The resort has started its own dive centre and one of its highlights is being just a literal stone’s throw away from Renggis Island, one of the best spots for scuba diving and snorkelling in Tioman. Sea turtles and black-tipped sharks are regularly spotted in these shallow waters here that are about 10-15m deep.
I’ve dived in other parts of Tioman before and only had time for 1 dive on this trip, but still managed to see some turtles and make friends with some sociable pufferfish. The visibility was not super high, maybe 10-15m? Lots of small fish shoals as well here at Renggis Island.
Tioman honestly is not a bad place to get your dive certification because there are enough fish and corals to interest newbies and water conditions usually aren’t too difficult. Those interested in scuba diving usually stay along the west coast of Tioman – Salang up north is closer to more of the dive sites, though you can find lots of dive shops in Tekek, ABC, Paya and Genting as well.
Swim in the beachfront pool
If you’re not a fan of sand, there is a lovely swimming pool area that faces the beach so you can enjoy a soak while still taking in the coastal views. There is a swim up bar so you can grab a drink while in the water, and deck chairs for lounging around the pool.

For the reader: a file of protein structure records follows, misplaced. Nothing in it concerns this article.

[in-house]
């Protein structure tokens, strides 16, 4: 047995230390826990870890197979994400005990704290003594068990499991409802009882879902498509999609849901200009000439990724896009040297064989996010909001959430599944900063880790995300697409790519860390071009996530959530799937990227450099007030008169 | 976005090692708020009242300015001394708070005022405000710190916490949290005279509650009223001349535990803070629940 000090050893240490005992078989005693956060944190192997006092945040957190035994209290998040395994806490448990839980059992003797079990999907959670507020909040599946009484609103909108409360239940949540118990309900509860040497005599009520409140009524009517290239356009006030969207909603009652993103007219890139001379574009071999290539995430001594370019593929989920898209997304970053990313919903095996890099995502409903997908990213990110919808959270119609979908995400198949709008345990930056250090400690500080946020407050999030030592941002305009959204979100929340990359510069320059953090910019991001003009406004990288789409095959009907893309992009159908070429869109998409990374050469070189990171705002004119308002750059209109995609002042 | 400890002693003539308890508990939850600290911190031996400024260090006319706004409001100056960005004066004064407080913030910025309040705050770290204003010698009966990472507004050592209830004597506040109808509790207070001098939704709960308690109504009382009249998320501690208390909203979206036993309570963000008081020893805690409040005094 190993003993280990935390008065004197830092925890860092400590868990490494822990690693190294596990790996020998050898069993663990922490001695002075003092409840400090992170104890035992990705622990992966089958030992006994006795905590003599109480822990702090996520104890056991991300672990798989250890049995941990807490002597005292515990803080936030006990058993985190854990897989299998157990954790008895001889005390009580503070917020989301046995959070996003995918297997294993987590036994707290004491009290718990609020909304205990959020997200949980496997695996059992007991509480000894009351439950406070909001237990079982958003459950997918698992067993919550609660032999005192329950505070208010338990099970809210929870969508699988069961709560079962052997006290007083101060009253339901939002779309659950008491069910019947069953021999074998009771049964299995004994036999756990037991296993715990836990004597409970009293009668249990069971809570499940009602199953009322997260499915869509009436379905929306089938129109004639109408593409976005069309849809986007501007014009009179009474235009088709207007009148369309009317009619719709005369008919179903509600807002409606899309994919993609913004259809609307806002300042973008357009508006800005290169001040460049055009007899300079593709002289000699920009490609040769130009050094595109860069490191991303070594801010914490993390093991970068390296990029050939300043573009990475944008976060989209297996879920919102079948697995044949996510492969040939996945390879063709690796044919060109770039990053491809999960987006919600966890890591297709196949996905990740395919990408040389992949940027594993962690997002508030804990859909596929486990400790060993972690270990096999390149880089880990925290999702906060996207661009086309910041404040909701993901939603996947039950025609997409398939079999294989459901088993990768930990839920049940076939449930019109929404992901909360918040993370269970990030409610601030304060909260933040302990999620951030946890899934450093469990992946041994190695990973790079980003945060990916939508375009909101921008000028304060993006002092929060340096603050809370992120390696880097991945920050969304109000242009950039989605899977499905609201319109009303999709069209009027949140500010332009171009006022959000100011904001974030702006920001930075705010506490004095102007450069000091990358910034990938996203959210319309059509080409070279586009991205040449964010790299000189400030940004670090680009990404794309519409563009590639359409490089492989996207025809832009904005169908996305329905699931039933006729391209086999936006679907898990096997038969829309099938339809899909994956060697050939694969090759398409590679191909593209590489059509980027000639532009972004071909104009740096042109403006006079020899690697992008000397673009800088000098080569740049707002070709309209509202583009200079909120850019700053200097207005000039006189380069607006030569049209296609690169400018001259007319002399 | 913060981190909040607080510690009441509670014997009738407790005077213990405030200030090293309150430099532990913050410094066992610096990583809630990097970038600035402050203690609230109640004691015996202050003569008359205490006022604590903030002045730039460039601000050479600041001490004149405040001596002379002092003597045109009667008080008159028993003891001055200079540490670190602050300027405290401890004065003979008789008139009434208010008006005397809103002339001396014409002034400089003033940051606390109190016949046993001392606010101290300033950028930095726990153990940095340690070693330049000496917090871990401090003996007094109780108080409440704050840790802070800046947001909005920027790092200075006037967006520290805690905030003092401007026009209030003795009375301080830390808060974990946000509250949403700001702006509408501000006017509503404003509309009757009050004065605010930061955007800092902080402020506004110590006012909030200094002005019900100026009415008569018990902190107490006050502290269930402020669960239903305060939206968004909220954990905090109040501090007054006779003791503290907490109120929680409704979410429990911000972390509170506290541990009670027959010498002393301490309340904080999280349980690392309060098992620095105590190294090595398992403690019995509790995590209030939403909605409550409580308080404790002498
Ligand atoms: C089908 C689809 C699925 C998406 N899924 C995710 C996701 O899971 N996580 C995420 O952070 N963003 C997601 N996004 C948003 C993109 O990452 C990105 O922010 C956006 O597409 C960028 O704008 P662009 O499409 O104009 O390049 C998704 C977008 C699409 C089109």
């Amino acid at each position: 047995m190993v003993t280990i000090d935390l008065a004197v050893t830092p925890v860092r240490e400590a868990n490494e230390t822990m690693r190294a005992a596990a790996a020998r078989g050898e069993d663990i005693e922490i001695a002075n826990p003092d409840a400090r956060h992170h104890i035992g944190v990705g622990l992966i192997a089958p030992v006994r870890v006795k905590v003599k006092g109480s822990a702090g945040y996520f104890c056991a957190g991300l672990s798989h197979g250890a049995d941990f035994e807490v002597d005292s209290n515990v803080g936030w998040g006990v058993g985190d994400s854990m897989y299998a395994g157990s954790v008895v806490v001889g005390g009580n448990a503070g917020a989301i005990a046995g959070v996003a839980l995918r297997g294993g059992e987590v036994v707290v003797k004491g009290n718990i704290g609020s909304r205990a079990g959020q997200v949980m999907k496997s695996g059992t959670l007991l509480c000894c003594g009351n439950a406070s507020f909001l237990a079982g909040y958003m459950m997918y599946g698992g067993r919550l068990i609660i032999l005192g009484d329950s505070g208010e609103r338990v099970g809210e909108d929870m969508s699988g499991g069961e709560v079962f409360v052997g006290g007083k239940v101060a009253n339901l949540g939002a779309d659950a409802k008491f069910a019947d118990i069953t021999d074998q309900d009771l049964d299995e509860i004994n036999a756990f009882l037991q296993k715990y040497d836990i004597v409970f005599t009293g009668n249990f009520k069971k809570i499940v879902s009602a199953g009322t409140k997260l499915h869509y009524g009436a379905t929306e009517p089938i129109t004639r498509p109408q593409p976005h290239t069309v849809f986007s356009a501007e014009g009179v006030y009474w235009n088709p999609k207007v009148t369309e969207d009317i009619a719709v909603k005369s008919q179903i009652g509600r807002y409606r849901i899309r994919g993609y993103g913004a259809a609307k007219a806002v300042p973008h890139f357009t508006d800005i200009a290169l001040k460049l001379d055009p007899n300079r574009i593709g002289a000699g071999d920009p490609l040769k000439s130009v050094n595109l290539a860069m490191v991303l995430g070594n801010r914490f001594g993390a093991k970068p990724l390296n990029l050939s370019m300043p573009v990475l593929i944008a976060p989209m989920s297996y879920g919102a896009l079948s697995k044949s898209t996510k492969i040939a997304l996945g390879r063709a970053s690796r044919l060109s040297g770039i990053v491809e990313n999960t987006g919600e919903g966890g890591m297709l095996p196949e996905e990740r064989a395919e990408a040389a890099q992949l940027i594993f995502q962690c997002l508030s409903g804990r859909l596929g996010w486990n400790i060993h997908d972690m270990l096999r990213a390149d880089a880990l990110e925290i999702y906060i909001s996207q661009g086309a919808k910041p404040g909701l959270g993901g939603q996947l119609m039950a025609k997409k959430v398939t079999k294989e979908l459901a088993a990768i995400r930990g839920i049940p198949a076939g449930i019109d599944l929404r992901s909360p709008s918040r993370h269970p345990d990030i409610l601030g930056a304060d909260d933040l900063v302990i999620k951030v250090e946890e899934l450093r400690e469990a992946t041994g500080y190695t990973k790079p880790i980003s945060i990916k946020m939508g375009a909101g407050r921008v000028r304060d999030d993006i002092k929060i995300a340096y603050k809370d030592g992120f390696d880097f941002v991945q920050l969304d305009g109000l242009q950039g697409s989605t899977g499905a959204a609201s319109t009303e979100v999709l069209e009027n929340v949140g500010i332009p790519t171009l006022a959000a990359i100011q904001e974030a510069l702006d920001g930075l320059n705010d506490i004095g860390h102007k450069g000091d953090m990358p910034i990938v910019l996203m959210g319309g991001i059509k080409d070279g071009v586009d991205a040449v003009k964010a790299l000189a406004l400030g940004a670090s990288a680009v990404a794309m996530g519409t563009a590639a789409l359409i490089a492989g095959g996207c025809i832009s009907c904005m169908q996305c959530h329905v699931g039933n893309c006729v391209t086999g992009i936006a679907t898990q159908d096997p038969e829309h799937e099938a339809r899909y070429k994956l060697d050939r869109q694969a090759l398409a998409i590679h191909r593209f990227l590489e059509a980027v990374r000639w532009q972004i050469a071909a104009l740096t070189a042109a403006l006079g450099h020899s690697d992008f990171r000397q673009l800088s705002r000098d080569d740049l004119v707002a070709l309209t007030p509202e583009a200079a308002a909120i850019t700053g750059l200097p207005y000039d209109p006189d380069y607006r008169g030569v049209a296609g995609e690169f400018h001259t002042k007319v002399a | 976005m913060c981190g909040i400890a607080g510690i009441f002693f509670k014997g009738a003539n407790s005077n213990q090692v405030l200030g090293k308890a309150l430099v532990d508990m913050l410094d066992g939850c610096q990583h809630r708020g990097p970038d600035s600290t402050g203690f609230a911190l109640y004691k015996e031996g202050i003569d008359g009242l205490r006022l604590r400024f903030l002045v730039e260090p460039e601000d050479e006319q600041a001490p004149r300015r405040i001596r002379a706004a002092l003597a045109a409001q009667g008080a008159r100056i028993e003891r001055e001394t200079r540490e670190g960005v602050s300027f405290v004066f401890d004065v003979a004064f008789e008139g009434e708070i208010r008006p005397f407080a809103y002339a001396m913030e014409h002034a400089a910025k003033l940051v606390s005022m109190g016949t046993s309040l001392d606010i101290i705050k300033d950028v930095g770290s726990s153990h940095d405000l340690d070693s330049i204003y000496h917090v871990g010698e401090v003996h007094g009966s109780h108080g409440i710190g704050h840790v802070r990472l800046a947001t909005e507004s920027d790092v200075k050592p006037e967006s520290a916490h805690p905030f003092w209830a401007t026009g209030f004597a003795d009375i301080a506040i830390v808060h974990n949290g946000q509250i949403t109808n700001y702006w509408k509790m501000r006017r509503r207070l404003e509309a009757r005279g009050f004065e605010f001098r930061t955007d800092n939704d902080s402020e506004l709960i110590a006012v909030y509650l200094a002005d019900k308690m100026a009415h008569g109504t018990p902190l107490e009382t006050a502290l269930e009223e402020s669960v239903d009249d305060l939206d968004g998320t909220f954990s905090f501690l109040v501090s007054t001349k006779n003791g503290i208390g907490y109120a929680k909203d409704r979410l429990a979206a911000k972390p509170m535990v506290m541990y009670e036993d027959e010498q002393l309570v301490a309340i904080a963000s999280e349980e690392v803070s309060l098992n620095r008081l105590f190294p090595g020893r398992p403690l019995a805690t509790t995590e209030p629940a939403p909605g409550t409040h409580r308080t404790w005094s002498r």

Other land activities
Yoga by the beach
One free thing you can do in the resort every day is to take a morning or evening yoga class in the beachfront pavilion. Just sign up, turn up and enjoy a serene stretch with sea views and hill views to wake you up. We did a 1-hour yoga session in the morning which was a refreshing way to start the day.
Movies on the beach
Tioman doesn’t have much nightlife, so if you get bored at night, you could pop out to the movie nights that they organise on the beach. Just pull up a mat and some beanbags and catch what’s playing – we had The Secrets of Dumbledore running when we popped by. There is Netflix in your room with a large TV if you want better resolution and sound, but it’s nice just chilling out under the stars on the beach.